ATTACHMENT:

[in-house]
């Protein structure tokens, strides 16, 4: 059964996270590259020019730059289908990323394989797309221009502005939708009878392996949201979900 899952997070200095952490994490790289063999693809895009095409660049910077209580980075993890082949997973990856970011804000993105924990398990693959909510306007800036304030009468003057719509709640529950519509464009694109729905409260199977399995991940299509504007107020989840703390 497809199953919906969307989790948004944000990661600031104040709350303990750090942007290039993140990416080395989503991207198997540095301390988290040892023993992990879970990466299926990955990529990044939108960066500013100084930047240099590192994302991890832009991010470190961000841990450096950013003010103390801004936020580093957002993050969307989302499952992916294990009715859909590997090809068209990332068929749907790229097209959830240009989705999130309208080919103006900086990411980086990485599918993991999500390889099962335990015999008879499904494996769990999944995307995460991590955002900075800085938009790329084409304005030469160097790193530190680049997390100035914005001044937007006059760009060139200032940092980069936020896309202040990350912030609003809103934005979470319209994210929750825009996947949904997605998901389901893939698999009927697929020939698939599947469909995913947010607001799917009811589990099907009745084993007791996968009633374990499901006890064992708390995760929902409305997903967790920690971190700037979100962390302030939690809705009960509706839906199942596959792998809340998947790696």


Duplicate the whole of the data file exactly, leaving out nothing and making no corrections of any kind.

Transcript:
[in-house]
């Protein structure tokens, strides 16, 4: 059964996270590259020019730059289908990323394989797309221009502005939708009878392996949201979900 899952997070200095952490994490790289063999693809895009095409660049910077209580980075993890082949997973990856970011804000993105924990398990693959909510306007800036304030009468003057719509709640529950519509464009694109729905409260199977399995991940299509504007107020989840703390 497809199953919906969307989790948004944000990661600031104040709350303990750090942007290039993140990416080395989503991207198997540095301390988290040892023993992990879970990466299926990955990529990044939108960066500013100084930047240099590192994302991890832009991010470190961000841990450096950013003010103390801004936020580093957002993050969307989302499952992916294990009715859909590997090809068209990332068929749907790229097209959830240009989705999130309208080919103006900086990411980086990485599918993991999500390889099962335990015999008879499904494996769990999944995307995460991590955002900075800085938009790329084409304005030469160097790193530190680049997390100035914005001044937007006059760009060139200032940092980069936020896309202040990350912030609003809103934005979470319209994210929750825009996947949904997605998901389901893939698999009927697929020939698939599947469909995913947010607001799917009811589990099907009745084993007791996968009633374990499901006890064992708390995760929902409305997903967790920690971190700037979100962390302030939690809705009960509706839906199942596959792998809340998947790696």